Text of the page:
Below: Berri-UQAM Hallway from Green PlatformIMG_3322 Below: Assomption Metro Station Mezzanine (Green Line)IMG_3363 Below: Joliette Platform Benches (Green Line)IMG_3374Below: Joliette Staircase (Green Line)IMG_3378 Below: Papineau Staircase to Platform (Green Line)IMG_3387 Below: Papineau Platform Bench (Green Line)IMG_3431 Below: Beaudry View Across Platforms (Green Line)IMG_3438 Below: De la Savane Staircase to Platform (Orange Line)IMG_3468 Below: Villa-Maria Platform Bench (Orange Line)IMG_3502IMG_3475Below: Place-Saint-Henri Platform at Stairs (Orange Line)IMG_3511 Below: Lionel-Groulx Station Platform (Orange – Green Line)IMG_3536I keep coming back to the shot below. Even when I first passed this location when I was scouting the line I thought it would provide something special. This tile wall is strangely contemporary despite the fact that it was installed over 50 years ago in 1963. The year I was born. It mimics pixels, 25 years before they became relatively commonplace.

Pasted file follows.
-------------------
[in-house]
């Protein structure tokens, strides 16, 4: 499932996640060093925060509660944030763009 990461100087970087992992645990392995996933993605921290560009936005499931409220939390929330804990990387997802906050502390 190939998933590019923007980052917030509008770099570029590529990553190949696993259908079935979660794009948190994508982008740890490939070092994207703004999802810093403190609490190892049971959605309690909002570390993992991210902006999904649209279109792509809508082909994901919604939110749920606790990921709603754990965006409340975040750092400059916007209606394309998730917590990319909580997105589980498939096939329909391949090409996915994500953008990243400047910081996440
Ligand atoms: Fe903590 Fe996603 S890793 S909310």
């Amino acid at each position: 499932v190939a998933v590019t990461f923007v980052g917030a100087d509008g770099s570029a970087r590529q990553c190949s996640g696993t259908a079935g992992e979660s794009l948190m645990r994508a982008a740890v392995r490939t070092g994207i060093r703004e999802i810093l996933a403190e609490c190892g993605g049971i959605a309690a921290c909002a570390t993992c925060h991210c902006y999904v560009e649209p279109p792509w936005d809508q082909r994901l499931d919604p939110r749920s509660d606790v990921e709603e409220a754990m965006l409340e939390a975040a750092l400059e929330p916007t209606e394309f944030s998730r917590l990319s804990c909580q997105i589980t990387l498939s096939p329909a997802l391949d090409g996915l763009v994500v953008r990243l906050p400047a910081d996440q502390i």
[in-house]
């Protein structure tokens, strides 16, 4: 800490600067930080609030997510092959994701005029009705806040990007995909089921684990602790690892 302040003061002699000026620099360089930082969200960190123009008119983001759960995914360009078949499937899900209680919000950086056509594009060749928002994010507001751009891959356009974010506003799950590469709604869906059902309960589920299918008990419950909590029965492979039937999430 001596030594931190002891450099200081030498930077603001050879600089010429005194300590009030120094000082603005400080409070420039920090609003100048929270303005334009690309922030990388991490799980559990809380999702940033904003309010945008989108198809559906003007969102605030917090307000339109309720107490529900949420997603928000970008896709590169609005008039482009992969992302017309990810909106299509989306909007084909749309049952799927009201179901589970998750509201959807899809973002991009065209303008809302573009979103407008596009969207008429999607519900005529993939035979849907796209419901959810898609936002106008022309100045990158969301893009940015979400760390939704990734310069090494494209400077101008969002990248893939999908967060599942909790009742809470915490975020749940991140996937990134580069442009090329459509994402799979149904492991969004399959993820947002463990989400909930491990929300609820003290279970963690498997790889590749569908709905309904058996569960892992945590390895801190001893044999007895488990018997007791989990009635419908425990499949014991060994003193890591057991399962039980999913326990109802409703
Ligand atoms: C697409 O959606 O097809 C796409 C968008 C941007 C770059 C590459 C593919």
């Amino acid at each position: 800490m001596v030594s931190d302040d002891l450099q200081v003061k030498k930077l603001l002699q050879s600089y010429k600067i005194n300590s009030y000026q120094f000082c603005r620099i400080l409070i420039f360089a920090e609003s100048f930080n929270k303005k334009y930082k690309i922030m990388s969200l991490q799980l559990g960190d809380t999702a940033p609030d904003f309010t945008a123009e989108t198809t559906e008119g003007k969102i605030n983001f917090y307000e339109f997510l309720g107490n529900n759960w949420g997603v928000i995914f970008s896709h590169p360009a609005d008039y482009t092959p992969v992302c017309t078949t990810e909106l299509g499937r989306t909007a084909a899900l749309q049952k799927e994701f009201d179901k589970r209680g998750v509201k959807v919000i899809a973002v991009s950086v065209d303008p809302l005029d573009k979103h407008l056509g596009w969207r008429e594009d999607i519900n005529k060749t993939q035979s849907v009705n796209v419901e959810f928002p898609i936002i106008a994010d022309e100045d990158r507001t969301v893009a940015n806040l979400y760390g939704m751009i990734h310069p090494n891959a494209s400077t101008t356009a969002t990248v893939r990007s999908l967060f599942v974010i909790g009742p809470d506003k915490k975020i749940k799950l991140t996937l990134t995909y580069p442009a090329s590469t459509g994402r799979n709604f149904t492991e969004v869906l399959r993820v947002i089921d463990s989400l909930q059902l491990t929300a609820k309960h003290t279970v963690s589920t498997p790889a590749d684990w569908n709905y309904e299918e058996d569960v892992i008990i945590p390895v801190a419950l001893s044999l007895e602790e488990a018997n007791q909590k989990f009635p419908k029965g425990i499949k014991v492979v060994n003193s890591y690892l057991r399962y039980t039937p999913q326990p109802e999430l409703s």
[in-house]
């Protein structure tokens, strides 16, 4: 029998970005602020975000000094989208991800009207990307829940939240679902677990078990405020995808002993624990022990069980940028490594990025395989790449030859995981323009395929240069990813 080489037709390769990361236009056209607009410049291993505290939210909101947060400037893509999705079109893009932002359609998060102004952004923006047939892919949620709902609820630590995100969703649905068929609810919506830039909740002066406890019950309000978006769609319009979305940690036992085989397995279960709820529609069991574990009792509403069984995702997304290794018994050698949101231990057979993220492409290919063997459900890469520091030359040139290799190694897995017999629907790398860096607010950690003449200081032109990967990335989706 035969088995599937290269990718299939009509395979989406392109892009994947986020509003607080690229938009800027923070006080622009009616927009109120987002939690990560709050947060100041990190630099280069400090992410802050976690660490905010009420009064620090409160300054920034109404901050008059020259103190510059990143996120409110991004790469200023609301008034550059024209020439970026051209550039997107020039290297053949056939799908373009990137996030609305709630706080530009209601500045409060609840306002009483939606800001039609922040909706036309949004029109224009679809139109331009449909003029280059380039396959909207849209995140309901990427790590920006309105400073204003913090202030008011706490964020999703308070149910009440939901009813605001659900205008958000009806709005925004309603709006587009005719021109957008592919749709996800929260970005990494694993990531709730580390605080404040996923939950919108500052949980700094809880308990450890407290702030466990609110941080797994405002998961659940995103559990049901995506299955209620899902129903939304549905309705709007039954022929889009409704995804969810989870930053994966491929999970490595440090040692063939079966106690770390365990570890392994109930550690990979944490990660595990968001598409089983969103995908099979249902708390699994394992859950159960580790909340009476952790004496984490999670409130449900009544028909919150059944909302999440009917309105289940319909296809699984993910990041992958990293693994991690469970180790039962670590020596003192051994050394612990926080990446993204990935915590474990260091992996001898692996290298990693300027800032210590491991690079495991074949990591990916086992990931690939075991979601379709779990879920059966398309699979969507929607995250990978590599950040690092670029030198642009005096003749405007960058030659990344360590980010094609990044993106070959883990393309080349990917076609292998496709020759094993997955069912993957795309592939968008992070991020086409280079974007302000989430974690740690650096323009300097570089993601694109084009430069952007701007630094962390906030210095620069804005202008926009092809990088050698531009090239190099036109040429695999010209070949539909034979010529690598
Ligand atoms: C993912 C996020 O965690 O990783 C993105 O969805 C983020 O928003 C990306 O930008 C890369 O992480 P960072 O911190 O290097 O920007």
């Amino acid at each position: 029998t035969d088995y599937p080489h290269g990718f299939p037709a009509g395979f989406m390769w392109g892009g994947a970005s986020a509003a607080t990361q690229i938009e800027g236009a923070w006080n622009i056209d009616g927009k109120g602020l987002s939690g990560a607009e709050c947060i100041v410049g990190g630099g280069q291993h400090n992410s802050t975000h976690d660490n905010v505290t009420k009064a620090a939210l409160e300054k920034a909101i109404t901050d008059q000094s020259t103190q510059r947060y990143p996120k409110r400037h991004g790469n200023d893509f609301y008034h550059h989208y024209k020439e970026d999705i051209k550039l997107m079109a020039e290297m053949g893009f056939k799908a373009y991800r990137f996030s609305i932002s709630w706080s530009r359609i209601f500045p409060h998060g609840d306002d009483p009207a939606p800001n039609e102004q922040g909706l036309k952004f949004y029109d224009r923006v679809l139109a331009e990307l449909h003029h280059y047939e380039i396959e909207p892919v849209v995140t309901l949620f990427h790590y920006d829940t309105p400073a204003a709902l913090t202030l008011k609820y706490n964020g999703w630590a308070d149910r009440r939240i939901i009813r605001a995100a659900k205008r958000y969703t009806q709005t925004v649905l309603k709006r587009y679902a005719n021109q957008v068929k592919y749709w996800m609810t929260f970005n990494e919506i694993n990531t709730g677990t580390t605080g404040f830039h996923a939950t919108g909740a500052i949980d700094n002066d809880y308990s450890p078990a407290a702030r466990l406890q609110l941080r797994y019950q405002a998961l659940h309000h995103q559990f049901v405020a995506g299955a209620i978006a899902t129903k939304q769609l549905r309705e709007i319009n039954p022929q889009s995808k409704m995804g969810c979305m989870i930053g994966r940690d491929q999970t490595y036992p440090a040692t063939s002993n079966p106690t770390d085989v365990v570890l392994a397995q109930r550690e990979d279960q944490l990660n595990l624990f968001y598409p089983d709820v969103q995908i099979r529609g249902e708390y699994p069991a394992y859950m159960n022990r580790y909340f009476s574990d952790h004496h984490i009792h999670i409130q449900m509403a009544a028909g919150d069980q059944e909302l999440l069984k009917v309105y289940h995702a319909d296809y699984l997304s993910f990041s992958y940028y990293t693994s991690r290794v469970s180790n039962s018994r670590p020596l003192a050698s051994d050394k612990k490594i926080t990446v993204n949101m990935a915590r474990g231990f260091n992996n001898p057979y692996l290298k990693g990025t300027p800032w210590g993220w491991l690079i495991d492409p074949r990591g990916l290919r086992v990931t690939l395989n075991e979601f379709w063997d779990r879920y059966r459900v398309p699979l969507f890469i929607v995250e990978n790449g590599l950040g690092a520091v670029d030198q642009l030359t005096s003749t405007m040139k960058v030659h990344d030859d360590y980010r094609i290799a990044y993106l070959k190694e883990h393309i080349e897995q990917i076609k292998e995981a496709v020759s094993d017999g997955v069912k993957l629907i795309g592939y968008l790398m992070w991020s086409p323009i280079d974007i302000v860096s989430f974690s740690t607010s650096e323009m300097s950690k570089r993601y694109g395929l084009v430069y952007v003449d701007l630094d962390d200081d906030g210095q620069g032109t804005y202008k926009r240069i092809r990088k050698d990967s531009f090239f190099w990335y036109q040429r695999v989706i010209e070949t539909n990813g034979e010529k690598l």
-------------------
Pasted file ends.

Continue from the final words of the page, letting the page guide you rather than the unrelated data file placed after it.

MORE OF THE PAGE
Below: Sauve Station Platform Level Hallway (Orange Line)Below: Snowdon Station (Blue – Orange Lines)Fauve Hallway Montreal 24 x 24IMG_3604 IMG_3612Below: Rosemont Station Platform (Orange Line)IMG_3624 Below: Laurier Station Mezzanine (Orange Line)IMG_3650 IMG_3653 Below: Laurier Station Platform Level (Orange Line)IMG_3664 Sherbrooke Station Platform and Benches (Orange Line)IMG_3681 Below: Sherbrooke Station Mezzanine (Orange Line)IMG_3688Peel Station Platform Stairs (Green Line)IMG_3701

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Exploring